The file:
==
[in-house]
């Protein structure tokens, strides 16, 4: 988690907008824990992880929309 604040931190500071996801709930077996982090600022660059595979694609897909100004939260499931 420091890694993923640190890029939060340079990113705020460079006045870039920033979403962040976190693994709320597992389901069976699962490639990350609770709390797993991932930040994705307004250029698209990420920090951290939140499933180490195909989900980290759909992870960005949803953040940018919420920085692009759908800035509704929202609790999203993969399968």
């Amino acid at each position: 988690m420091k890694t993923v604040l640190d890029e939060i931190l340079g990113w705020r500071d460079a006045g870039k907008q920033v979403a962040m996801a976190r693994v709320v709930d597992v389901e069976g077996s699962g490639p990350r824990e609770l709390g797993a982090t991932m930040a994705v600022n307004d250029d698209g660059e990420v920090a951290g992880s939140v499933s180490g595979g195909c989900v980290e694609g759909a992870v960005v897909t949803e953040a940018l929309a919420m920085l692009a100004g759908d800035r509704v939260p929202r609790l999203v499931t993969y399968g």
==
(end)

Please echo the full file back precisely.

[in-house]
């Protein structure tokens, strides 16, 4: 988690907008824990992880929309 604040931190500071996801709930077996982090600022660059595979694609897909100004939260499931 420091890694993923640190890029939060340079990113705020460079006045870039920033979403962040976190693994709320597992389901069976699962490639990350609770709390797993991932930040994705307004250029698209990420920090951290939140499933180490195909989900980290759909992870960005949803953040940018919420920085692009759908800035509704929202609790999203993969399968």
């Amino acid at each position: 988690m420091k890694t993923v604040l640190d890029e939060i931190l340079g990113w705020r500071d460079a006045g870039k907008q920033v979403a962040m996801a976190r693994v709320v709930d597992v389901e069976g077996s699962g490639p990350r824990e609770l709390g797993a982090t991932m930040a994705v600022n307004d250029d698209g660059e990420v920090a951290g992880s939140v499933s180490g595979g195909c989900v980290e694609g759909a992870v960005v897909t949803e953040a940018l929309a919420m920085l692009a100004g759908d800035r509704v939260p929202r609790l999203v499931t993969y399968g």